Our grandchildren are penniless. They have pretty much everything their hearts desire and they have parents with wallets full of plastic, but they lack the satisfying chink of coins in a jam jar.
I was alerted to this state of affairs when one of our tribe turned nine and I asked his mother how much pocket money he was getting. The answer was: nothing. The very words ‘pocket money’ seemed to strike her as quaint.
I said: ‘But what if he wants to walk down to the shops to buy a comic?’ The answer was that such a thing was very unlikely to occur to him but, if it did, she would drive him to the shop and pay for the comic.
There, in a nutshell, were two worrying trends. If his mother always pays for everything, what possible chance does he have to understand money? And if he never walks to the corner shop without a hovering adult, when is he going to learn to deal with traffic, cruising pervs and big boys intent on robbing him?
My interest was piqued. I cast my net wider. A granddaughter, also aged nine, informed me that money comes from a machine. You just press the keypad and money comes out. And what if it doesn’t? What if it says ‘insufficient funds’? Well duh, you just go to another machine. She had no idea there was a connection between her parents enduring the Victoria Line rush-hour twice a day and the cash dispensed by the Money Fairy from a hole in the wall.
Speaking of fairies, the Tooth Fairy does still visit, giving today’s child a rare encounter with coin of the realm. I’m told the going rate for a cavity-free milk tooth is a quid, but trending strongly towards £2.
Times change, of course. I’m not hankering for a return to the days when Dad came home on Friday night, put a wage packet on the table and then watched while Mother divvied it out, so much for the milkman, so much for the rent, and a pile of coins for the Man from the Pru, because he liked the exact money. However, I do think our grandchildren might benefit from exposure to some archaic financial practices. Saving up for something, for instance.
I was staying with another twig of the family tree and a granddaughter was canvassing for a particular doll, a must-have in the school playground among Year Five girls. It wasn’t expensive and she’s not a greedy child. I could see that her parents were likely to buy the damned doll before the weekend was over. But as I had also noticed that she left making her bed to some unseen servant, I thought it was an opportunity too good to miss.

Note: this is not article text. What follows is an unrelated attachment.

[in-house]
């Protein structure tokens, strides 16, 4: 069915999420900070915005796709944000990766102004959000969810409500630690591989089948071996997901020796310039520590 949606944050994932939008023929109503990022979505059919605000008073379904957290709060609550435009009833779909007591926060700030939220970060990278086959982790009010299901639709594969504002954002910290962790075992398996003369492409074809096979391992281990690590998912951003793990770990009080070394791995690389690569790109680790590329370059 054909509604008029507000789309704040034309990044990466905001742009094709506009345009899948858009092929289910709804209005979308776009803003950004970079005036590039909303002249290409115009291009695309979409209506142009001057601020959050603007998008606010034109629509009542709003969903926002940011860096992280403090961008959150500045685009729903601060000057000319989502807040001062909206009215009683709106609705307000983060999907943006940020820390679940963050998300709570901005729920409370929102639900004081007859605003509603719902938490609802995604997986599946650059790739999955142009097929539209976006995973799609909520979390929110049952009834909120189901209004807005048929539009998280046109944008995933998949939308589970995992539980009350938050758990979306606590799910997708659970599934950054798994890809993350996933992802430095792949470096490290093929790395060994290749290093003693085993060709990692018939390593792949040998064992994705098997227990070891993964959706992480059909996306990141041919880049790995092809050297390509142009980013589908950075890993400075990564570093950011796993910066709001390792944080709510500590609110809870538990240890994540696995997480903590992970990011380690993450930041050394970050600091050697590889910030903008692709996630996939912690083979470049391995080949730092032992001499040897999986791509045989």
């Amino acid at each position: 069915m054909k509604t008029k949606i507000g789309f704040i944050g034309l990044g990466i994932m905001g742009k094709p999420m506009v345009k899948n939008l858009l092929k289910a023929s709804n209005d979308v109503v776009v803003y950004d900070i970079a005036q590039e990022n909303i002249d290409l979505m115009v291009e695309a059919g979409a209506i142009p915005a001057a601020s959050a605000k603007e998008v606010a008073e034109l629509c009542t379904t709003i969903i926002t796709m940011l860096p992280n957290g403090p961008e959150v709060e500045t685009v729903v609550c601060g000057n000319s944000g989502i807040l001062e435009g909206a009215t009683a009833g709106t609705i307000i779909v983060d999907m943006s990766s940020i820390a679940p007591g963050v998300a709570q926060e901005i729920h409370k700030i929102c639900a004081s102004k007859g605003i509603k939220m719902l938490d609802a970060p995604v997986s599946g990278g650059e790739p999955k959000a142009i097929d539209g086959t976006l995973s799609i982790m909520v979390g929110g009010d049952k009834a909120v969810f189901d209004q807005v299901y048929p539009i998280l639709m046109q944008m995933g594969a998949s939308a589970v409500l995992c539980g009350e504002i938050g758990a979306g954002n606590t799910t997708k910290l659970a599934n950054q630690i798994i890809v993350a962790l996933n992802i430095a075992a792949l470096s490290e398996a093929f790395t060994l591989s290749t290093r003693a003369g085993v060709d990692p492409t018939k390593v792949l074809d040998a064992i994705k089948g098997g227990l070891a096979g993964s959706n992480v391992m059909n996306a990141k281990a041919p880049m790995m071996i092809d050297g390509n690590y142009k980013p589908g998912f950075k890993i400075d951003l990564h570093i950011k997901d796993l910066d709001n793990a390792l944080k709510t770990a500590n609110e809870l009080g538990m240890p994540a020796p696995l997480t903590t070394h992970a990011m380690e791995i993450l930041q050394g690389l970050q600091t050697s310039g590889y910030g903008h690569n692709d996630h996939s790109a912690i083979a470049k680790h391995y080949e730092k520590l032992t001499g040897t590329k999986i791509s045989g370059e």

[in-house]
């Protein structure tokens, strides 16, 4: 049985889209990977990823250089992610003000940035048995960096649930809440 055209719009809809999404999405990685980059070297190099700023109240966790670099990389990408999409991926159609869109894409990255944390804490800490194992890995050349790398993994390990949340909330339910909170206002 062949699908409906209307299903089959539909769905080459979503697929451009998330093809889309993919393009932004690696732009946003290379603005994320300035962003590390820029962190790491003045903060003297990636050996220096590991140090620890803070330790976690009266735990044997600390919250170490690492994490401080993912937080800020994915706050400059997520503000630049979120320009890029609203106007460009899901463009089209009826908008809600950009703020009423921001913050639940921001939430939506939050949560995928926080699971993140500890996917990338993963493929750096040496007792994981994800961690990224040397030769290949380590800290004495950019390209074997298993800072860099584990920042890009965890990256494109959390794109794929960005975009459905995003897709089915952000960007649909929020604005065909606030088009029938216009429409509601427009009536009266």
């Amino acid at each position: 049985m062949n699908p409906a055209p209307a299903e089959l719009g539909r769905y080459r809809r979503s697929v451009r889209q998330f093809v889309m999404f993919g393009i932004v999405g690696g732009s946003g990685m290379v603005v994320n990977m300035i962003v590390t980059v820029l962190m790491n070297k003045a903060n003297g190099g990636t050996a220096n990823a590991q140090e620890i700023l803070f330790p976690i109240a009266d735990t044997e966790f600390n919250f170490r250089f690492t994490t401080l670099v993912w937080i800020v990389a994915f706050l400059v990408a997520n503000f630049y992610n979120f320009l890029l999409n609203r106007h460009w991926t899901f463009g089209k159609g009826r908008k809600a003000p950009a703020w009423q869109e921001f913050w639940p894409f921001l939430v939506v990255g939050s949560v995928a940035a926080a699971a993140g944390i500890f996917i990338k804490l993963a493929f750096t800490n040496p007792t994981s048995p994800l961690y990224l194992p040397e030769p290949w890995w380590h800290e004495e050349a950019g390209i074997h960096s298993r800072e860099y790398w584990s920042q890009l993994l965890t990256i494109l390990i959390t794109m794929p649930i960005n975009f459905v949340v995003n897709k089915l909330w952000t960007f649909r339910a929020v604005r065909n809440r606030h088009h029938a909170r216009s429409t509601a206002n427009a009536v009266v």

I drew up a chart, fixed a tariff and, when my visit came to an end, left a cash float with her parents. Ten pence per bed made, but no reminding, nagging or sub–contracting allowed.
I count the experiment a double success because by the end of the first week she had acquired the good habit of making her bed every morning and by the end of week ten she had enough money to buy the doll. Which she no longer desired quite so much. Perhaps that counts as a third lesson learned: the wisdom of a purchase deferred.
Of course, children do still see cash. Bubble gum machines take coins. So do school fêtes and roadside fruit sellers. But for how much longer in a world where there is now a cashless, digital version of Monopoly? No wads of paper money to wave in the face of your opponents, no reason to channel your inner Rachman or arm-wrestle for your turn as Chairman of the Bank of Evil. Finagling and short-changing have been rendered impossible, boo hiss, and Mr Monopoly has been reduced to a voice-activated accountant. If this abomination turns up in any household related to me, I shall refuse to play. I’ll cleave to the old-fashioned Cheater’s Edition.
The writing really is on the wall, though. Buskers who take cards, public inconveniences where you can no longer spend a penny. Even the Church of England started going contactless a couple of years ago. Not the Welsh Church of Central London, though, which I visited the last time I was in London and where, to my great embarrassment, I found all I had in my purse was a fistful of brown coins. Agreed, on that occasion a digital collection plate would have saved my blushes.
The cashless childhood seems all but accomplished. Will the next generation know the joy of having Grandad conjure a shiny coin from behind their ears? And then the thrill of spending it?
Laurie Graham and journalist Iona Bain on the demise of pocket money.